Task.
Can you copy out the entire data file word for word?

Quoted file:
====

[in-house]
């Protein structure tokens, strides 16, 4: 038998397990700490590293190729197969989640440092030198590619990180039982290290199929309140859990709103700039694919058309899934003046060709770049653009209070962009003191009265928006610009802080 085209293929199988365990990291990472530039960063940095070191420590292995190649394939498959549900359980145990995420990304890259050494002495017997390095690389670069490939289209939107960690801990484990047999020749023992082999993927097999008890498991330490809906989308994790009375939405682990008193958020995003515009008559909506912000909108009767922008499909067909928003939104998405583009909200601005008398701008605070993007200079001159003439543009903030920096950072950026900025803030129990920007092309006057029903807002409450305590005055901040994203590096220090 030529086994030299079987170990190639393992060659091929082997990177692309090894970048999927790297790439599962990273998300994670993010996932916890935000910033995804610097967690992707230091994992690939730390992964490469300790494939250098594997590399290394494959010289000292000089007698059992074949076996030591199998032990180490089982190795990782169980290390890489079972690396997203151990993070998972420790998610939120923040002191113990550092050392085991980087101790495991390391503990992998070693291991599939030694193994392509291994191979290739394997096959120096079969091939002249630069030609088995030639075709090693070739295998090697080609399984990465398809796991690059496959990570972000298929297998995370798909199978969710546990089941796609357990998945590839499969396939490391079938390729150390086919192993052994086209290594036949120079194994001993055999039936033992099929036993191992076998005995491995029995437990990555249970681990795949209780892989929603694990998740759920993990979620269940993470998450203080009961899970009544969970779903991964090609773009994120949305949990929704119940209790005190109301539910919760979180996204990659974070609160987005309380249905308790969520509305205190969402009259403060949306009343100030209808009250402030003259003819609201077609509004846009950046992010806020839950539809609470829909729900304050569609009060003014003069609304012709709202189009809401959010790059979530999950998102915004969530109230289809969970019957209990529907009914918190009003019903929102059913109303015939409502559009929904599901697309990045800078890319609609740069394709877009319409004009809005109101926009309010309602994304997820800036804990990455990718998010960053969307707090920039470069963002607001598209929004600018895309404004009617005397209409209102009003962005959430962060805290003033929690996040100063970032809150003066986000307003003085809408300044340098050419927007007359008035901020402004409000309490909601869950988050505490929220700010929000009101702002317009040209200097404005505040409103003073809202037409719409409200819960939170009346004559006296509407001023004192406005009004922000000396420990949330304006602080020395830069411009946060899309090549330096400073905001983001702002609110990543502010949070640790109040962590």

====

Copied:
[in-house]
């Protein structure tokens, strides 16, 4: 038998397990700490590293190729197969989640440092030198590619990180039982290290199929309140859990709103700039694919058309899934003046060709770049653009209070962009003191009265928006610009802080 085209293929199988365990990291990472530039960063940095070191420590292995190649394939498959549900359980145990995420990304890259050494002495017997390095690389670069490939289209939107960690801990484990047999020749023992082999993927097999008890498991330490809906989308994790009375939405682990008193958020995003515009008559909506912000909108009767922008499909067909928003939104998405583009909200601005008398701008605070993007200079001159003439543009903030920096950072950026900025803030129990920007092309006057029903807002409450305590005055901040994203590096220090 030529086994030299079987170990190639393992060659091929082997990177692309090894970048999927790297790439599962990273998300994670993010996932916890935000910033995804610097967690992707230091994992690939730390992964490469300790494939250098594997590399290394494959010289000292000089007698059992074949076996030591199998032990180490089982190795990782169980290390890489079972690396997203151990993070998972420790998610939120923040002191113990550092050392085991980087101790495991390391503990992998070693291991599939030694193994392509291994191979290739394997096959120096079969091939002249630069030609088995030639075709090693070739295998090697080609399984990465398809796991690059496959990570972000298929297998995370798909199978969710546990089941796609357990998945590839499969396939490391079938390729150390086919192993052994086209290594036949120079194994001993055999039936033992099929036993191992076998005995491995029995437990990555249970681990795949209780892989929603694990998740759920993990979620269940993470998450203080009961899970009544969970779903991964090609773009994120949305949990929704119940209790005190109301539910919760979180996204990659974070609160987005309380249905308790969520509305205190969402009259403060949306009343100030209808009250402030003259003819609201077609509004846009950046992010806020839950539809609470829909729900304050569609009060003014003069609304012709709202189009809401959010790059979530999950998102915004969530109230289809969970019957209990529907009914918190009003019903929102059913109303015939409502559009929904599901697309990045800078890319609609740069394709877009319409004009809005109101926009309010309602994304997820800036804990990455990718998010960053969307707090920039470069963002607001598209929004600018895309404004009617005397209409209102009003962005959430962060805290003033929690996040100063970032809150003066986000307003003085809408300044340098050419927007007359008035901020402004409000309490909601869950988050505490929220700010929000009101702002317009040209200097404005505040409103003073809202037409719409409200819960939170009346004559006296509407001023004192406005009004922000000396420990949330304006602080020395830069411009946060899309090549330096400073905001983001702002609110990543502010949070640790109040962590």